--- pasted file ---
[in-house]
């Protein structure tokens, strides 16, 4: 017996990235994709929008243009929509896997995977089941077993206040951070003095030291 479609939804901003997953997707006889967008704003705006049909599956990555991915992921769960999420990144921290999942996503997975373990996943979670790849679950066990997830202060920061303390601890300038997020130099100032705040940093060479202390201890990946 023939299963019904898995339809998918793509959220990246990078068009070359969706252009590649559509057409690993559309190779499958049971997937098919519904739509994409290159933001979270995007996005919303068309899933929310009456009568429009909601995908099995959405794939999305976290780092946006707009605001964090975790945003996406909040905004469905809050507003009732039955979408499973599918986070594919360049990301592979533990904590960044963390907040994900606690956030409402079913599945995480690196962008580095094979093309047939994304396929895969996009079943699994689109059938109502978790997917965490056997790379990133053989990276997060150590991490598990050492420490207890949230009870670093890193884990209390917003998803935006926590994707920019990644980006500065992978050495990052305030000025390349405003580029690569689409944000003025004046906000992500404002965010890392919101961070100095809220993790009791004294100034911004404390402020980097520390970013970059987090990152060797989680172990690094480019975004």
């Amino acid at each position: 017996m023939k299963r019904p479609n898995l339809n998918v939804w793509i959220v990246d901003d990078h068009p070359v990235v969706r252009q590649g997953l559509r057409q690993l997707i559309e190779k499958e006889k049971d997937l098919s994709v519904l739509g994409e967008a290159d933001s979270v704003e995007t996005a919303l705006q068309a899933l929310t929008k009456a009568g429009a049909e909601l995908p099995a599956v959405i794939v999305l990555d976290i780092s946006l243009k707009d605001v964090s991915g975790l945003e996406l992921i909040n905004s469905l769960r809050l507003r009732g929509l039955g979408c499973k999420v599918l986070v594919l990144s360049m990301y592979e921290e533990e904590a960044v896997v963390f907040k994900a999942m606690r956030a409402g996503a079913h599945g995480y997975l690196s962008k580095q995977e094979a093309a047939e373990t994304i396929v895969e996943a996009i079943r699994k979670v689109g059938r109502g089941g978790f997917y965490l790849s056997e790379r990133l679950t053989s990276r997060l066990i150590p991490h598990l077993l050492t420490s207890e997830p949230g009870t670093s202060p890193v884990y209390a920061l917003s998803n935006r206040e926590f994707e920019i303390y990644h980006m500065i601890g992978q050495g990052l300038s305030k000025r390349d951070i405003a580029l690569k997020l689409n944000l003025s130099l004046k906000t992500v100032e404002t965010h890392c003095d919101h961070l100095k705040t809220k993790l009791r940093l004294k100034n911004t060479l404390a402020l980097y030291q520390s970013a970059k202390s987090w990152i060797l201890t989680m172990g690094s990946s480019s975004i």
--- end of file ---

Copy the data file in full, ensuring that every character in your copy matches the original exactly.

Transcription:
[in-house]
């Protein structure tokens, strides 16, 4: 017996990235994709929008243009929509896997995977089941077993206040951070003095030291 479609939804901003997953997707006889967008704003705006049909599956990555991915992921769960999420990144921290999942996503997975373990996943979670790849679950066990997830202060920061303390601890300038997020130099100032705040940093060479202390201890990946 023939299963019904898995339809998918793509959220990246990078068009070359969706252009590649559509057409690993559309190779499958049971997937098919519904739509994409290159933001979270995007996005919303068309899933929310009456009568429009909601995908099995959405794939999305976290780092946006707009605001964090975790945003996406909040905004469905809050507003009732039955979408499973599918986070594919360049990301592979533990904590960044963390907040994900606690956030409402079913599945995480690196962008580095094979093309047939994304396929895969996009079943699994689109059938109502978790997917965490056997790379990133053989990276997060150590991490598990050492420490207890949230009870670093890193884990209390917003998803935006926590994707920019990644980006500065992978050495990052305030000025390349405003580029690569689409944000003025004046906000992500404002965010890392919101961070100095809220993790009791004294100034911004404390402020980097520390970013970059987090990152060797989680172990690094480019975004």
């Amino acid at each position: 017996m023939k299963r019904p479609n898995l339809n998918v939804w793509i959220v990246d901003d990078h068009p070359v990235v969706r252009q590649g997953l559509r057409q690993l997707i559309e190779k499958e006889k049971d997937l098919s994709v519904l739509g994409e967008a290159d933001s979270v704003e995007t996005a919303l705006q068309a899933l929310t929008k009456a009568g429009a049909e909601l995908p099995a599956v959405i794939v999305l990555d976290i780092s946006l243009k707009d605001v964090s991915g975790l945003e996406l992921i909040n905004s469905l769960r809050l507003r009732g929509l039955g979408c499973k999420v599918l986070v594919l990144s360049m990301y592979e921290e533990e904590a960044v896997v963390f907040k994900a999942m606690r956030a409402g996503a079913h599945g995480y997975l690196s962008k580095q995977e094979a093309a047939e373990t994304i396929v895969e996943a996009i079943r699994k979670v689109g059938r109502g089941g978790f997917y965490l790849s056997e790379r990133l679950t053989s990276r997060l066990i150590p991490h598990l077993l050492t420490s207890e997830p949230g009870t670093s202060p890193v884990y209390a920061l917003s998803n935006r206040e926590f994707e920019i303390y990644h980006m500065i601890g992978q050495g990052l300038s305030k000025r390349d951070i405003a580029l690569k997020l689409n944000l003025s130099l004046k906000t992500v100032e404002t965010h890392c003095d919101h961070l100095k705040t809220k993790l009791r940093l004294k100034n911004t060479l404390a402020l980097y030291q520390s970013a970059k202390s987090w990152i060797l201890t989680m172990g690094s990946s480019s975004i």